Said to be "the athletes of God," dancers are performers who use their bodies—along with choreographed sequences of movement—as instruments of expression. Dance training typically begins in childhood or adolescence and concentrates on improving dancers' flexibility, coordination, athleticism, rhythm, and musicality. Dancers are often initially instructed in a particular style or genre of dance, like ballet, modern, jazz, tap, or hip-hop. Later on, as professionals, they might choose one or two of these styles to specialize in—a decision that can have a great impact on their career. Although there are many things that bind all dancers together regardless of genre, dancers can have very particular training routines, repertoires, and career paths based on their specialization. Ballet, for example, is a lifelong study and career in and of itself.
Some dancers work as concert dancers, and perform on stage as the main attraction. Others find a place in the theater world, performing rigorous dance parts in musical theater or opera productions. Many West Coast dancers are employed by the film and television industries, where they appear in movies, TV shows, and music videos. Still others perform in the live music and event industries, supporting popular musicians in tours or participating in staged variety events. At some point in their careers, most dancers also work in some capacity as choreographers or teachers.
At a Glance
Dancers begin their training at a very young age. Many study dance for their undergraduate degree, and some (especially those interested in teaching) pursue an M.F.A. as well. After becoming professionals, many dancers find in-house positions with concert dance companies and schools. A smaller number become freelancers, working in film, television, live music, and theatrical productions.
Dancers who work in-house typically aim to advance within their organization, becoming senior dancers, section leaders, choreographers, or even artistic directors. Freelance dancers seek to form professional relationships with organizations and groups that lead to steady work and advancement opportunities.
Most dancers find work as performers, teachers, or a mix of both. Most teaching positions are with dance schools, colleges, or afterschool programs. For freelance dancers, making a living can require some hustle, especially at the beginning. This could mean cold-emailing or cold-calling local dance groups to see if they need someone to fill in, auditioning for longer projects like national tours, or cobbling together small gigs and collaborations (student films, local events, etc.) to see what sticks. Dancers can also apply for artistic grants to fund new projects. The field of dance is competitive, but getting noticed by a single choreographer, dance director, casting director, or sponsor could mean a wealth of new opportunities.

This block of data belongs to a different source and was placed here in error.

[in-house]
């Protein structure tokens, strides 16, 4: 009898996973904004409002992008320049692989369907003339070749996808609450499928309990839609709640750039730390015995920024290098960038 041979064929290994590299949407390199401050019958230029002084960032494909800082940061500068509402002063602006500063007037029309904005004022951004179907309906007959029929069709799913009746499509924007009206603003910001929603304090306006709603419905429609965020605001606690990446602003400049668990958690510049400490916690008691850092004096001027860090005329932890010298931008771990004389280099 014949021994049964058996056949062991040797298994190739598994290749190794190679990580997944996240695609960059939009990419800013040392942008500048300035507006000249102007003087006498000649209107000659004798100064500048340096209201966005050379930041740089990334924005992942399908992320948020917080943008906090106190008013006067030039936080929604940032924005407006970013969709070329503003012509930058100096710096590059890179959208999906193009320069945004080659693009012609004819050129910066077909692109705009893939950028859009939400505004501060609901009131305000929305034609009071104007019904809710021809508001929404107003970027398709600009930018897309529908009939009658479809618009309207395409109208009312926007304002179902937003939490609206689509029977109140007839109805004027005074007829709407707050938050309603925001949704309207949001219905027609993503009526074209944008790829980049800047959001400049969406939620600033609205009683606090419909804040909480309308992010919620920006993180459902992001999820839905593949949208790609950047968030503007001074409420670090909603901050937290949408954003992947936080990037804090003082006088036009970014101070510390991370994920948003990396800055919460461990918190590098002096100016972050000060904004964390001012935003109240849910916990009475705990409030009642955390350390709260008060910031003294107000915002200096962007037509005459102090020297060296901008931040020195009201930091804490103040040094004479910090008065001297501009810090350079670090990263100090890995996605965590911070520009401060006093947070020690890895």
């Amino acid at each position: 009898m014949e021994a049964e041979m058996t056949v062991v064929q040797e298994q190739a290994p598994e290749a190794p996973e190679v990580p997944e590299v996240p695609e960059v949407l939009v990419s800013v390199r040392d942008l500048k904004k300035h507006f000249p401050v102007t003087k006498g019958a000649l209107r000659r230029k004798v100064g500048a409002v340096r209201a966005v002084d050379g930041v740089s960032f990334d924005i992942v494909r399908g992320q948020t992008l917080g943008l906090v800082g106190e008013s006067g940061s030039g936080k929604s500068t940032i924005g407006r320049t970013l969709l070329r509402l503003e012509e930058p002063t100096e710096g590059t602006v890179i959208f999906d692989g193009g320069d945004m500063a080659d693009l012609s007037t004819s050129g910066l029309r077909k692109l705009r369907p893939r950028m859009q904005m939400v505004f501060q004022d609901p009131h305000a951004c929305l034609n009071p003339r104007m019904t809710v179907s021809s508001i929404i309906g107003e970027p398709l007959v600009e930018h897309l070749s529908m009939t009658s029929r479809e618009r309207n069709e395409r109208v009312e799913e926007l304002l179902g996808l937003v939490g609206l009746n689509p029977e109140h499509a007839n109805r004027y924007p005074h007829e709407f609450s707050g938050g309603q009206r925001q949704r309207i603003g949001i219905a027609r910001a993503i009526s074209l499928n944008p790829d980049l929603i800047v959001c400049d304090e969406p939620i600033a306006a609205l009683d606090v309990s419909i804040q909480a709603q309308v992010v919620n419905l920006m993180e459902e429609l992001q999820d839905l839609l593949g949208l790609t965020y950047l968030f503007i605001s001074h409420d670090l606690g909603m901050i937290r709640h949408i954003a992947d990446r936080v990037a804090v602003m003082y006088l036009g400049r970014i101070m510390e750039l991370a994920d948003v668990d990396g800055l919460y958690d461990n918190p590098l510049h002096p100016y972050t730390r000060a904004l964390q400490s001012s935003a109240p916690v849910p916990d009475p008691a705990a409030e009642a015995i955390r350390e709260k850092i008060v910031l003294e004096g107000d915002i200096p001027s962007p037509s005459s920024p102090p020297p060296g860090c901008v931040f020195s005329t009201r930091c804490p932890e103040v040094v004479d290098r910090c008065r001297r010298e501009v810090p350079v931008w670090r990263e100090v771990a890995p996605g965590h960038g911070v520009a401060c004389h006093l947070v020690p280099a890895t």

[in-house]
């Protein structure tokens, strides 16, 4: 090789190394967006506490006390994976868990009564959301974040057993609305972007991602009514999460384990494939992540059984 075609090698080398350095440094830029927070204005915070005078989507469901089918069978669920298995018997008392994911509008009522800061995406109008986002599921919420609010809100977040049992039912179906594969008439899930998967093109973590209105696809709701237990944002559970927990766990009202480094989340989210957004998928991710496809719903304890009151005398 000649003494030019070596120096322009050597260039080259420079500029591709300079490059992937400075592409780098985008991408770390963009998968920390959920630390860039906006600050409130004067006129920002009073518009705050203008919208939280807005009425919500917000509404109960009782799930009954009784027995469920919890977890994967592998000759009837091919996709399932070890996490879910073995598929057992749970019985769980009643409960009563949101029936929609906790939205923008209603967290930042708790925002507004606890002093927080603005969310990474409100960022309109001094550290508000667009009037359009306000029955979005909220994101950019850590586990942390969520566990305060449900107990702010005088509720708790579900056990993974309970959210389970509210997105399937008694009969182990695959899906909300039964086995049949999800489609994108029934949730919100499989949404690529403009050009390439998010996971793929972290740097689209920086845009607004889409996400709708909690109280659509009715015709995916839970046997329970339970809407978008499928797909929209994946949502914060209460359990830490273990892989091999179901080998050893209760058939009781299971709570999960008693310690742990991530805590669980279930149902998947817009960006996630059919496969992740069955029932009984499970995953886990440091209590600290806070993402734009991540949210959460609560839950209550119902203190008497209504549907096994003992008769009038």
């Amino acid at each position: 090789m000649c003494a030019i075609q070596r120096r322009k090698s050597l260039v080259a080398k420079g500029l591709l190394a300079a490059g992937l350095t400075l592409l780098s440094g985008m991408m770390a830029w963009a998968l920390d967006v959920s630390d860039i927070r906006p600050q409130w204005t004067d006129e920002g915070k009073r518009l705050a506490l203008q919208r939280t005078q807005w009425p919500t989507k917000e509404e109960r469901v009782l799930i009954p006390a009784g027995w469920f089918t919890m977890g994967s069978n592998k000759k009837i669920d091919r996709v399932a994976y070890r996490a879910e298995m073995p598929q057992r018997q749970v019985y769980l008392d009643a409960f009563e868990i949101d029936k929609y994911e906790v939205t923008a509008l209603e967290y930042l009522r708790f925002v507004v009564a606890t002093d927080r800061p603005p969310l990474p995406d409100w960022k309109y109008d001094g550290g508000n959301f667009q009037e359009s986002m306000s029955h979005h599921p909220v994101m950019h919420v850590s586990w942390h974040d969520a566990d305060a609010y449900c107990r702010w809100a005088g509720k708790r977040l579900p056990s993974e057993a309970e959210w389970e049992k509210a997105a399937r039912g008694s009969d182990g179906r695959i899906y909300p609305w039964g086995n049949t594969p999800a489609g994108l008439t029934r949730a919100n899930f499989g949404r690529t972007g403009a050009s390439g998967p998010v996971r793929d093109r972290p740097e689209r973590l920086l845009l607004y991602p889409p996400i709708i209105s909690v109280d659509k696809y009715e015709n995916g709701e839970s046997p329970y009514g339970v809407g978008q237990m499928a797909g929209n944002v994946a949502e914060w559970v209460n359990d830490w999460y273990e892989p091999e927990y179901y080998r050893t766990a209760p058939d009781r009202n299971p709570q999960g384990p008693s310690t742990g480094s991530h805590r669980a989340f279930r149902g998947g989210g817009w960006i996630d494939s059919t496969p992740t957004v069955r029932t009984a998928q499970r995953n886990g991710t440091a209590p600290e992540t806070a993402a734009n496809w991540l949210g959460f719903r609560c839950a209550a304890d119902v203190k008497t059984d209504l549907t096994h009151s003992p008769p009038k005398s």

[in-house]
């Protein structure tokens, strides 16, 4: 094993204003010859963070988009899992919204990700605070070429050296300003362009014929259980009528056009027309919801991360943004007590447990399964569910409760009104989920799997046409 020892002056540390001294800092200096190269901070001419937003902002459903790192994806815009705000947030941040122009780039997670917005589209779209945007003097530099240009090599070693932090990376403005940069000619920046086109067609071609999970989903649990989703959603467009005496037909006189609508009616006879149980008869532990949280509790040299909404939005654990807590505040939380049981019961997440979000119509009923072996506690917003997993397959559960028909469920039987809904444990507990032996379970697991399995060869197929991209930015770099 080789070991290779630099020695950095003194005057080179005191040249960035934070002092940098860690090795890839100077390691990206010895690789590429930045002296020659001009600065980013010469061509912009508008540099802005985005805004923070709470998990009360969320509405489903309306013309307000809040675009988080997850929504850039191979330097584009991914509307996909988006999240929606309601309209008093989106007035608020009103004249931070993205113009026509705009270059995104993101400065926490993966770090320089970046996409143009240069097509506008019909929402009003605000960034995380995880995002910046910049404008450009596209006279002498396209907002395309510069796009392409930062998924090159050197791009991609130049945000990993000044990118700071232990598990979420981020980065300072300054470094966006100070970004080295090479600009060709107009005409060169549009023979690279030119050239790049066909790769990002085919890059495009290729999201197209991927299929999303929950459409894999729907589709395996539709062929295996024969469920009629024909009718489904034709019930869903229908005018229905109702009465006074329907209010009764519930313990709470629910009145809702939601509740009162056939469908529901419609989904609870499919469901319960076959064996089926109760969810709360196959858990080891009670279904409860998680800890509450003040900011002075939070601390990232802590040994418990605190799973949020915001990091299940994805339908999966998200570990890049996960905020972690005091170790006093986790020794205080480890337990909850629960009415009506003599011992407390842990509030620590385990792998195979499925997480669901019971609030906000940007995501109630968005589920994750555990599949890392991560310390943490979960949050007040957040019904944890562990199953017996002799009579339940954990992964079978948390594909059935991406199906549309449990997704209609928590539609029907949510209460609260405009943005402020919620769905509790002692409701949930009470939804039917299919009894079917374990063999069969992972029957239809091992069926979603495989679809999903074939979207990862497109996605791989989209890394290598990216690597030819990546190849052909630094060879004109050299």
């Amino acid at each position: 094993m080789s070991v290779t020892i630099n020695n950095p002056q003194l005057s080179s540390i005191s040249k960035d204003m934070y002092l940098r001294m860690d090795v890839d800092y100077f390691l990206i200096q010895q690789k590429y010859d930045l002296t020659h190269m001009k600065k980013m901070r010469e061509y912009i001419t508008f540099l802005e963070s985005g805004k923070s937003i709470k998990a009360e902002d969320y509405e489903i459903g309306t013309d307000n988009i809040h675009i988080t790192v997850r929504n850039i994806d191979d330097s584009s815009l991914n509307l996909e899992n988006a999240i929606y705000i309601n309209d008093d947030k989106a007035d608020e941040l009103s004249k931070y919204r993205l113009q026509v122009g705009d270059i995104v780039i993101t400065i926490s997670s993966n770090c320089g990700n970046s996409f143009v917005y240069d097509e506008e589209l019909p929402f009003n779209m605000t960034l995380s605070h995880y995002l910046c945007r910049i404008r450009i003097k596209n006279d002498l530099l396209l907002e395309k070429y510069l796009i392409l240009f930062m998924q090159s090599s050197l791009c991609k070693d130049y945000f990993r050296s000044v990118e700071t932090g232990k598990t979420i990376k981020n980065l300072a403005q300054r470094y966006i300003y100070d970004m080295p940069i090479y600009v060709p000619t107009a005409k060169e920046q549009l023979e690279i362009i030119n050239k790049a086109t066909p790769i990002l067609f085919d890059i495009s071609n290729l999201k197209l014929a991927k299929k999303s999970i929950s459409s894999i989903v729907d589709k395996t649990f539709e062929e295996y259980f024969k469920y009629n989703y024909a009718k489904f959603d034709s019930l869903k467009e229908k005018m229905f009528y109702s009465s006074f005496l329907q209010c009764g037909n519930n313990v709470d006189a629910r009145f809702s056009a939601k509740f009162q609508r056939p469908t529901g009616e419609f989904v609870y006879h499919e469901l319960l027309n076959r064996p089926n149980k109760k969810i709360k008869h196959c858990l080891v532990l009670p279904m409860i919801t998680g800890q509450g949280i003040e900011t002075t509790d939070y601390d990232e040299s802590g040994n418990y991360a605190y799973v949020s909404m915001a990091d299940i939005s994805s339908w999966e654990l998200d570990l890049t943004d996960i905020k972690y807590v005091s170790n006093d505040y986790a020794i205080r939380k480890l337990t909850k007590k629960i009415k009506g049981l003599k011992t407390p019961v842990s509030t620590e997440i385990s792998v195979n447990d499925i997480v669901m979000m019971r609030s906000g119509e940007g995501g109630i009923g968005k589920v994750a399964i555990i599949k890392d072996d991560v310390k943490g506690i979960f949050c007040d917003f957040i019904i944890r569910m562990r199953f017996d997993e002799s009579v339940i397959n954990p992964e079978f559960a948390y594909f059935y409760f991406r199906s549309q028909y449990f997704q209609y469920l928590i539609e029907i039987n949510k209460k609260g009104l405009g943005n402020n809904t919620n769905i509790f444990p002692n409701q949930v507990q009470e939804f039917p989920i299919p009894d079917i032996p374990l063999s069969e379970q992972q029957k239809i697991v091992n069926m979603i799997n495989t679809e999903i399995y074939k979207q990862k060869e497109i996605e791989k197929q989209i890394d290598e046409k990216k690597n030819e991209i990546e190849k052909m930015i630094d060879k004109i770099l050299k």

- Musical/rhythmic training
- Physical fitness
Regardless of how they're employed, dancers today need far more than just physical ability. They need a good memory for choreography; an ability to collaborate and communicate with choreographers; and an entrepreneurial spirit to seek out and make the most of opportunities. Versatility is a huge strength in this profession, and the best dancers continue developing throughout their career, diversifying their skill set by picking up new styles and techniques.
To dancers, their bodies are their livelihood. To ensure peak performance and lower the chance of injury, dancers should maintain a high level of physical fitness, engage in daily dance training, practice healthy eating, maintain a regular sleep schedule, and monitor their mental and emotional health. Some dancers have daily performance schedules, while others perform more intermittently. Auditions may require travel, and touring with a dance company or musical act can mean weeks or months away from home.